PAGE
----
GALLERY: Aston Martin DBX SUV at St Athan factory

GALLERY: Aston Martin DBX SUV at St Athan factory

As you’ve probably read by now, Aston Martin has opened its doors to its new factory in St Athan, Wales, and yours truly was there to provide you with full coverage of the event, which you will read about in due time. The plant will build the DBX, an important new entry to the lucrative luxury SUV market that can’t come soon enough, as uncertainties are beginning to swirl around the iconic sports car maker.

Thankfully, the company won’t have to wait too long before it can start delivering cars to customers, with full production set to kick off in May. And it’s just as well, as Aston has sunk a lot of time, money and effort into developing a credible competitor to the likes of the Bentley Bentayga and Lamborghini Urus.

Unlike most of its competition, Aston isn’t owned by a major carmaker, so it doesn’t need to use off-the-shelf underpinnings to save costs. The DBX instead rides on a bespoke platform and utilises its tried-and-true bonded aluminium construction process, allowing the company to tailor the packaging to suit its requirements in terms of design, interior space, functionality and performance – and no doubt go a long way towards assuaging brand fanatics that an SUV can be a real Aston.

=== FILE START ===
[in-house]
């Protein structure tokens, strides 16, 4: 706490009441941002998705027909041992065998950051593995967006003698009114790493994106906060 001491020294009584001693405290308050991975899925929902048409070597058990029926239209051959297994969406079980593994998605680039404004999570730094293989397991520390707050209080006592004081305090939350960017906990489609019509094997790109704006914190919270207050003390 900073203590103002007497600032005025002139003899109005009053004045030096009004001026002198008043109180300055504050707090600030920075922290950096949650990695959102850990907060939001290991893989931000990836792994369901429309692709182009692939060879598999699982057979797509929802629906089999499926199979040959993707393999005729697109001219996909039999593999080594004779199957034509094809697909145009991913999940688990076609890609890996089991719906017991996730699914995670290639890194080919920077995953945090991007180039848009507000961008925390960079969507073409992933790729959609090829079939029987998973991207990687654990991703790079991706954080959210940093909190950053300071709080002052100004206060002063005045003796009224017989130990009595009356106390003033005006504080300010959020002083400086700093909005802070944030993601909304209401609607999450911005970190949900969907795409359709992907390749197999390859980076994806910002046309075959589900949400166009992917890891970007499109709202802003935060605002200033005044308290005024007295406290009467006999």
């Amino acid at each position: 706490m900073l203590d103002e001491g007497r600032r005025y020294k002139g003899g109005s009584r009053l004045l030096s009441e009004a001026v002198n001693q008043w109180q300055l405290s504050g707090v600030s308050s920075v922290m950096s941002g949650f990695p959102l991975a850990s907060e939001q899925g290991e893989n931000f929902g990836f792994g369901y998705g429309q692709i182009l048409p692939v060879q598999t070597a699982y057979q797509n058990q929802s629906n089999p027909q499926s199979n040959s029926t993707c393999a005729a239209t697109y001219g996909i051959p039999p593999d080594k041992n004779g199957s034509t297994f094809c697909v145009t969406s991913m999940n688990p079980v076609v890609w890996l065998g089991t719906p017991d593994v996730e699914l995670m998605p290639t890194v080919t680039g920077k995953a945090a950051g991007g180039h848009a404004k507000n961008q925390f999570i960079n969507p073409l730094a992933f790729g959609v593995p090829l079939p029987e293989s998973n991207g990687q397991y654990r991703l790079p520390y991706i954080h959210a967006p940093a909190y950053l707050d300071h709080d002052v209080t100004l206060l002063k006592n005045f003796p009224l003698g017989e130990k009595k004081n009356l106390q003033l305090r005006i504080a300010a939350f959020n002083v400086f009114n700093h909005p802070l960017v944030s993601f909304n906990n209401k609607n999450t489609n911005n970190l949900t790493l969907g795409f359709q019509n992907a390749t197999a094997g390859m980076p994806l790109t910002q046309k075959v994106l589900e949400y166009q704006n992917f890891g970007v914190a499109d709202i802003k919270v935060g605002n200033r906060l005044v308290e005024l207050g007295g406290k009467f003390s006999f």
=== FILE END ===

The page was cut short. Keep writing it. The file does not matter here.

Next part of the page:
Importantly, the DBX maintains most of the hallmarks of the sports cars, including a curvaceous design, a massive grille (the largest ever fitted to an Aston, apparently), almond-shaped headlights, metallic side strakes, a Vantage-esque ducktail (with full-width tail lights) and a pleasing body-to-glasshouse ratio. Flush door handles, hidden window seals and a glass B-pillar cover give it a clean concept car-like side surface.

GALLERY: Aston Martin DBX SUV at St Athan factory

The company paid close attention to the car’s aerodynamics, incorporating features such as ducted LED daytime running lights that direct air into the wheel wells to cool the brakes, large fender vents that channel that air out of the wells to reduce turbulence and drag, as well as slots in the tailgate spoiler to allow air to flow onto the rear windscreen. The latter not only keeps the glass clear of raindrops without the use of an unsightly wiper, but also works the rear ducktail.

Step inside – noting as you climb in that the doors protect the cutaway sills to prevent you from staining your couture dress or Italian tailored suit – and you’ll find a cocooned cockpit-like environment, with the full-length panoramic glass roof opening the cabin up to some light. If you don’t want that light, you can specify the car with an Alcantara-trimmed powered roof blind to keep it out, a first for the industry.

Running across the centre is a floating centre console bridge, under which you’ll find some flexible storage space. Along the sides, the decorative trim can be customised in a whole range of finishes, including solid wood and a flax composite that is a distinctive alternative to carbon fibre. The seats, meanwhile, are upholstered in full-grain leather from long-term Aston partner Bridge of Weir.

The technology is derived from its partnership with Mercedes-AMG and includes a 10.25-inch infotainment screen – sitting above the air vents and below the push-button transmission controls – and a 12.3-inch instrument display. You’ll even find dual-zone, 64-colour ambient lighting that will be familiar to owners of the Three-pointed Star. Apple CarPlay connectivity and a 360-degree camera system come standard.